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Salt Lake County launches new recycling effort

Published: Wednesday, Sept. 4 2013 4:40 p.m. MDT

An employee at Rocky Mountain Recycling moves stacks of crushed cans following Mayor Ben McAdams announcement of a new recycling campaign for Salt Lake County at Rocky Mountain Recycling on Wednesday, Sept. 4, 2013.

Matt Gade, Deseret News

SALT LAKE CITY — Utah's most populous county is waging a major initiative to double its recycling output over the next two years.

Salt Lake County Mayor Ben McAdams is calling on residents to increase the amount of material they recycle by at least 20 percent over the next 24 months.

Speaking at a news conference Wednesday, McAdams said attaining the objective would mean Salt Lake County would match the national average for recycling of about 36 percent of all waste material.

According to an Environmental Protection Agency report, a national recycling rate of 30 percent would be the equivalent of removing nearly 25 million cars from the road.

“By recycling, we not only save energy, but we also contribute to a better environment,” he said. “Reaching this goal will be a win for our economy, a win for our wallets and a win for the environment.”

Over the years, recyclable materials collected countywide have increased from 4,000 tons in 2003 to an anticipated 22,000 tons in 2013, said Ashlee Yoder, Salt Lake Valley Landfill recycling coordinator.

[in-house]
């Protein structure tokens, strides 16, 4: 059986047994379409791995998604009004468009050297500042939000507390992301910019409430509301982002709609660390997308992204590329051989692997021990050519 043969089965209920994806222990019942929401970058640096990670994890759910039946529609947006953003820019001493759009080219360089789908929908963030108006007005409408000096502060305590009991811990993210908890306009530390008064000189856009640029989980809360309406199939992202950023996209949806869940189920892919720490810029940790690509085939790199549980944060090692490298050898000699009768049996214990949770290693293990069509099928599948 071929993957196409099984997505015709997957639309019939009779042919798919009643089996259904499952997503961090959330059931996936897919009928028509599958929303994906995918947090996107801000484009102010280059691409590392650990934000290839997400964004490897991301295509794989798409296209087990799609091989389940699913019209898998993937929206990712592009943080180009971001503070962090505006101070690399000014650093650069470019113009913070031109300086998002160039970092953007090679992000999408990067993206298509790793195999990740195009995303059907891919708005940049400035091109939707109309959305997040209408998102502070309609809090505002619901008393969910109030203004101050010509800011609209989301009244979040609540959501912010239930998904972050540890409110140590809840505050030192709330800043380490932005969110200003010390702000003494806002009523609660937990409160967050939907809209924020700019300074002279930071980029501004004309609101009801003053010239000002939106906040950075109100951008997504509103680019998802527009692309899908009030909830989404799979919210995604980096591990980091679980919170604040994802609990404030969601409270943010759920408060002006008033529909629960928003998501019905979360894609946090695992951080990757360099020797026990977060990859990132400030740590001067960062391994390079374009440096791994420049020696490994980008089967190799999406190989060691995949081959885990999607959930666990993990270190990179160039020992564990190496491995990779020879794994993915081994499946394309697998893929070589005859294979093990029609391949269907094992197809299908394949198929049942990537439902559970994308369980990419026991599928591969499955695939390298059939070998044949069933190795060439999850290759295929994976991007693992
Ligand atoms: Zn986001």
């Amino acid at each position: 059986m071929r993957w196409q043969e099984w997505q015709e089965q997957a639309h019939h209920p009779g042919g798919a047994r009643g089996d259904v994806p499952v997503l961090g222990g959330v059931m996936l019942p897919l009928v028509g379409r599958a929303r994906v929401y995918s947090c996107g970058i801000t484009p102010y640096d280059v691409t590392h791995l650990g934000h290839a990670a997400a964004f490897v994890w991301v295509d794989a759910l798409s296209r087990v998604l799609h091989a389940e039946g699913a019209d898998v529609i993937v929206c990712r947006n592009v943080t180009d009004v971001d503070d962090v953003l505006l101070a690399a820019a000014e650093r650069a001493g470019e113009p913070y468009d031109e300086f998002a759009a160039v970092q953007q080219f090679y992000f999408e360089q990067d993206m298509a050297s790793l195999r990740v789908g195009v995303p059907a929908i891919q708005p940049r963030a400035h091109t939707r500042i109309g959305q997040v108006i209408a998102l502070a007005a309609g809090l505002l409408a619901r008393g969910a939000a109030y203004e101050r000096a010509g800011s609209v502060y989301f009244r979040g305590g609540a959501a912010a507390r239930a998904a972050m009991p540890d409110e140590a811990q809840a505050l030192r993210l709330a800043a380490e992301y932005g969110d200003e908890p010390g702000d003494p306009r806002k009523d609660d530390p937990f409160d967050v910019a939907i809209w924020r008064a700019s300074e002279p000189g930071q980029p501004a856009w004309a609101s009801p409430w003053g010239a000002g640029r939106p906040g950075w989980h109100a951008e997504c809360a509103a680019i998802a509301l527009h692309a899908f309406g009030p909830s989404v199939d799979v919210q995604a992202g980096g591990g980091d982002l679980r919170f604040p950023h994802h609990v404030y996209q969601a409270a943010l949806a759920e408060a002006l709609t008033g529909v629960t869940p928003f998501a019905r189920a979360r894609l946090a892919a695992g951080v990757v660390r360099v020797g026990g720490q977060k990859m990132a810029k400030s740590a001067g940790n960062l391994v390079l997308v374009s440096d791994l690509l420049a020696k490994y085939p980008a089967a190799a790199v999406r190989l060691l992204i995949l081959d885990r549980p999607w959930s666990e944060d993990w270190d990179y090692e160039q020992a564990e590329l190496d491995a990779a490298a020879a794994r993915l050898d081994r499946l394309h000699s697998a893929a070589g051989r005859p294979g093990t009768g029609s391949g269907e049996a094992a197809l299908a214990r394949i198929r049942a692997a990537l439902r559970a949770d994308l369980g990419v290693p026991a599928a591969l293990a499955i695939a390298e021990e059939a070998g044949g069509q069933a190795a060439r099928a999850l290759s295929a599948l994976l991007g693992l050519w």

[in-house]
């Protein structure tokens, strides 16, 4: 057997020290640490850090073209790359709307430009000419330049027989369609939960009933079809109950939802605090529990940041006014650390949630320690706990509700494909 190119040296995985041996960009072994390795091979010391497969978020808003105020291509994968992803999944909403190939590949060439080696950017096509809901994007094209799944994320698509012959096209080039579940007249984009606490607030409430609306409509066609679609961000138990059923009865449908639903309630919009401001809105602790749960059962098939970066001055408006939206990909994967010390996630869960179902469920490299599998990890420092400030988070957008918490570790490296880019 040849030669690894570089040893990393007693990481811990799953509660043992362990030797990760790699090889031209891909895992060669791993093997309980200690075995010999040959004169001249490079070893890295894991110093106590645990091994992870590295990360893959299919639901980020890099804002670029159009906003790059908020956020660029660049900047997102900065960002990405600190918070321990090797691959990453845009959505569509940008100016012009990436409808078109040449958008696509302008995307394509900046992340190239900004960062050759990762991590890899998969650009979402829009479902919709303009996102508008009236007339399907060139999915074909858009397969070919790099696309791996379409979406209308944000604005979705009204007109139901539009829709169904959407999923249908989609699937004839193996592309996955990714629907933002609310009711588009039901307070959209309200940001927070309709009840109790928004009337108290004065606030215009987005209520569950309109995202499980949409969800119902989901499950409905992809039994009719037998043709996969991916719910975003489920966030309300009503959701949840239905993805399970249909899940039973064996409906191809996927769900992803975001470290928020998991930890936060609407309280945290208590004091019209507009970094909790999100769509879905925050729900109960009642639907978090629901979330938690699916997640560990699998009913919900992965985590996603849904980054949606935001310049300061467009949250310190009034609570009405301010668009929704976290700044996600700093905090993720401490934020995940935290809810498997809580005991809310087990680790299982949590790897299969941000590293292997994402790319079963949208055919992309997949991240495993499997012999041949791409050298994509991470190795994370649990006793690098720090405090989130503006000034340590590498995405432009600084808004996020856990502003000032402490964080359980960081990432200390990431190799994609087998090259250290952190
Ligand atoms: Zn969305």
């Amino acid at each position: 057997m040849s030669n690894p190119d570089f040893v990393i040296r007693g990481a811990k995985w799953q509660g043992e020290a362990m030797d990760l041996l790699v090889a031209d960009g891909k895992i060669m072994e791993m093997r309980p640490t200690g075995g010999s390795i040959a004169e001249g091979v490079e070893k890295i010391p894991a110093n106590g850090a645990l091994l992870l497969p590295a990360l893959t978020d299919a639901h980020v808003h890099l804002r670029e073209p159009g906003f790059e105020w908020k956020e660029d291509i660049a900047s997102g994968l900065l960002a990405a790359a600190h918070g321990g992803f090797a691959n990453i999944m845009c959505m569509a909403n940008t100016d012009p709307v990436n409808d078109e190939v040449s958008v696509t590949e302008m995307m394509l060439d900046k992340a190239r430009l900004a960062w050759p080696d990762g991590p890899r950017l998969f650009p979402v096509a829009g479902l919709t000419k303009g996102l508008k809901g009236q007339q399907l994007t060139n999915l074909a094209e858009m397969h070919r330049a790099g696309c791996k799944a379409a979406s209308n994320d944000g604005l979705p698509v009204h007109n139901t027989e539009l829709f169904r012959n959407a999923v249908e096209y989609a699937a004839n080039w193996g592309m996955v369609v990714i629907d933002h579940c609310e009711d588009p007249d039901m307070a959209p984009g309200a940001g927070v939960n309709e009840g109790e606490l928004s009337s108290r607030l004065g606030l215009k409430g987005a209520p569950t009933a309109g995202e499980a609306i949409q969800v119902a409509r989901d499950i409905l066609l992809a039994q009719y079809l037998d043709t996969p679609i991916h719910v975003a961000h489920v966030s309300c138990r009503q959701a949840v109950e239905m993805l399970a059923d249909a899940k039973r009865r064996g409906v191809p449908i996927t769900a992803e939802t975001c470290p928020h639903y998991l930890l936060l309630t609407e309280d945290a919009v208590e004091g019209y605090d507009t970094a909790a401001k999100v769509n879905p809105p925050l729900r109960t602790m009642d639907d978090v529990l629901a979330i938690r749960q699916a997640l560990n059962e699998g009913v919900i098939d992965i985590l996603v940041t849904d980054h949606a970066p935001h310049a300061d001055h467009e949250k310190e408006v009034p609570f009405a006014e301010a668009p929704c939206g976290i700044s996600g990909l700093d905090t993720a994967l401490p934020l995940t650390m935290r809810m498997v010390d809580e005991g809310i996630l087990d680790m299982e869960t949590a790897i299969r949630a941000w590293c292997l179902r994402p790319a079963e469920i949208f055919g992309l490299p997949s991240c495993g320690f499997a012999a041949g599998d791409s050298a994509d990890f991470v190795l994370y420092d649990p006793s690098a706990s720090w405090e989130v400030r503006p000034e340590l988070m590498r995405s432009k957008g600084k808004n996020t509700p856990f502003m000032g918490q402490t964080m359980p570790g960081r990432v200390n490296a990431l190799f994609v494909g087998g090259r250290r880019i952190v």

Along with the challenge, McAdams introduced a new recycling awareness campaign. Residents will begin seeing posters at community facilities, as well as wraps and signs on county trucks touting the advantages of recycling.

The campaign is a collaborative effort between the county landfill and Wasatch Front Waste and Recycling, which collects recyclable materials.

The new campaign and challenge were unveiled at Rocky Mountain Recycling — one of two businesses that purchase and process recyclable materials.

“Recycling is not only good for the environment, but it’s also great for the economy,” said Larry Gibbons, Rocky Mountain Recycling manager.

Gibbons said recycling creates four jobs for every one job in waste management, and the process requires 95 percent less energy to recycle aluminum than it does to make the metal from raw materials.

Yoder noted that plastic water bottles are the single biggest recyclable product that most often end up in the landfill.

She encouraged local businesses and residents to make a concerted effort to reuse the bottles rather than throwing them in the garbage. Doing so would have a significant impact on the county’s recycling campaign, Yoder said.

“We can all contribute to the success of recycling in our community by choosing to recycle more of the material we discard on a daily basis,” she said.

Working together to bolster the economy and improve Utah's air quality and the environment can be as simple as dropping empty plastic bottles into a blue bin, McAdams said.

“We think the public will rise to the challenge,” he said. “The tools are in place.”

McAdams said the success of the program relies on continued education efforts to make more people aware of the long-term benefits of recycling.

“(It's done by reaching out) to residents to help them to learn what can be recycled and double the amount that we divert from the landfill,” he said.

For more information on Salt Lake County's new recycling campaign, visit www.recycle.slco.org.

Email: jlee@deseretnews.com

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